Does this sound like a threat to you?

Does to me:

I agree, but the hegemony of market based thinking seeks to deny that there are any such limits or that there is an issue to be faced.

That is one of the many reasons why one day we will need to hold those who have promoted such false thinking to account. For now, we need to make clear to the world that firstly such \’free\’ market thinking is actually an exercise in exploiting the planet and the generations to come, and secondly, that there are alternatives.

And of course Ritchie is his usual incompetent self in the claim that market based thinking tries to insist that there are no limits. For of course markets are about economic goods. Economic goods are defined by there being a scarcity of them. If there\’s no scarcity of something then they\’re not an economic good and there\’s no markets in them.

So, given that the entire market based thing is all about how we deal with scarcity, we cannot go around stating that markets ignore scarcity, can we?

Well, we can, but we\’d be idiots to do so.

20 thoughts on “Does this sound like a threat to you?”

  1. In other news, man who buys an iPhone, iPad, MacBook Air and 27″ iMac slams people who buy an Audi instead of a Citroen Berlingo.

  2. Isn’t this on the GCSE syllabus? I think it is… am sure it’s on the IGCSE syllabus. The classic example is why we don’t have a market in air – though Tim will be keen to point out that in cities it can be a good idea to create a market in clean air.

  3. This is the second of two extremely nasty posts dressed up as the concerns of a caring family man. A man of affluence, has the means to choose his lifestyle and moves to a very expensive part of the country and then sneers at others who have made the same choice. To do so he falls back on the old Marxist chestnut: false consciousness. Advertising creates a desire amongst the gullible, naïve or plain stupid. These people don’t realise they really DON’T want or need a new car and aren’t capable of making an informed choice; freedom is just an illusion. They need smarter, less malleable people to tell them what they really want, people like, well stone me, like Ritchie.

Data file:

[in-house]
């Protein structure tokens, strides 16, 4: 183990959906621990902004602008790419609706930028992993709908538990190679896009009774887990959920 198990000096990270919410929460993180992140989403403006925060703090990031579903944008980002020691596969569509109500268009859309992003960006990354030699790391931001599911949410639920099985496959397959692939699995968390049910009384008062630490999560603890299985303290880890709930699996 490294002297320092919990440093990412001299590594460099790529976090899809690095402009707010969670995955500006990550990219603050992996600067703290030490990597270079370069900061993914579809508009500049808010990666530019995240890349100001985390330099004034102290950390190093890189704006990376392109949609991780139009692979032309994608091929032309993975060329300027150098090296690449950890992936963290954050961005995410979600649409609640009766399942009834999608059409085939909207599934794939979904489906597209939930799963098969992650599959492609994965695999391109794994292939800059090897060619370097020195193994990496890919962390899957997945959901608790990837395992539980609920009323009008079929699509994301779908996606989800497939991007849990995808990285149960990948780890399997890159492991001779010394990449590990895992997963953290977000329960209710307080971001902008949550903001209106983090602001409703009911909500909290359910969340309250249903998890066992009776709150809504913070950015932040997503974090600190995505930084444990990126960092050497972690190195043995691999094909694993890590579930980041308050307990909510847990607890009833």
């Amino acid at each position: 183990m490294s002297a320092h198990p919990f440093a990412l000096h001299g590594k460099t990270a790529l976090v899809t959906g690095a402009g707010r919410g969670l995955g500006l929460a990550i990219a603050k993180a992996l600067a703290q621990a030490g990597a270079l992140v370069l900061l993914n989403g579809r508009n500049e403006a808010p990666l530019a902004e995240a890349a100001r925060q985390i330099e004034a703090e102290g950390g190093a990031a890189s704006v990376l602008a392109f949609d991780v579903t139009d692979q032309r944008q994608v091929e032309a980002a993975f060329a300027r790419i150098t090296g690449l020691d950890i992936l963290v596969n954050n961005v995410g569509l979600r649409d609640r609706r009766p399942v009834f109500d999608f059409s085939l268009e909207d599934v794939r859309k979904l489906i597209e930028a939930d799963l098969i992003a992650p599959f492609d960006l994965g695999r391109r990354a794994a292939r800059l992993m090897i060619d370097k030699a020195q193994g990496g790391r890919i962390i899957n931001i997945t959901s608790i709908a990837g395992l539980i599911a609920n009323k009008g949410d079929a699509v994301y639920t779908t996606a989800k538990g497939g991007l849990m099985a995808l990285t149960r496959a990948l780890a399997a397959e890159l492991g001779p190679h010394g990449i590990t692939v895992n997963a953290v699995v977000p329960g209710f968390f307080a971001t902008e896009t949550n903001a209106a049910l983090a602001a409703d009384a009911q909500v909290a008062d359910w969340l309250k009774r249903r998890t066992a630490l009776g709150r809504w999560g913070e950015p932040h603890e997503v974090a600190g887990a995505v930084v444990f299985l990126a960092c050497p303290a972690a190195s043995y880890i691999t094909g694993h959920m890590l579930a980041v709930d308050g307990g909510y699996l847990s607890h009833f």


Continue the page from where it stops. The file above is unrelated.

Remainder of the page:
Well I think he’s delusional. This is shown by his reference to THE Summer Holidays. Not MY Summer Holidays; THE Summer Holidays. So he tells us there are better things to do in THE summer holidays than write a blog and muses on our false consciousness leading to unecessary and harmful consumption. Meanwhile the rest of us go to work. What a fucking twat.

  4. If you’ve got kids at school the you tend to call them the summer holidays. Same as the Easter holidays and the Christmas holidays.

    You’re a fanatic, Ironman.

  5. blimey that is a bit scary – come the revolution, Worstall, you are clearly going to be the first up against the wall.

    he’s got a point if he means that mainstream economics tends to ignore the problem of depletable resources (and some economists / commentators lazy assume innovation means everything is going to be okay, never mind habitat loss etc.). On the other hand, just because plenty of economists don’t pay attention to that kind of problem, doesn’t mean that none of them do. See for example:

    The Handbook of Natural Resource and Energy Economics:

  6. It’s a non sequitur if not a threat. Problem is, being Ritchie that doesn’t mean it’s not just a non sequitur.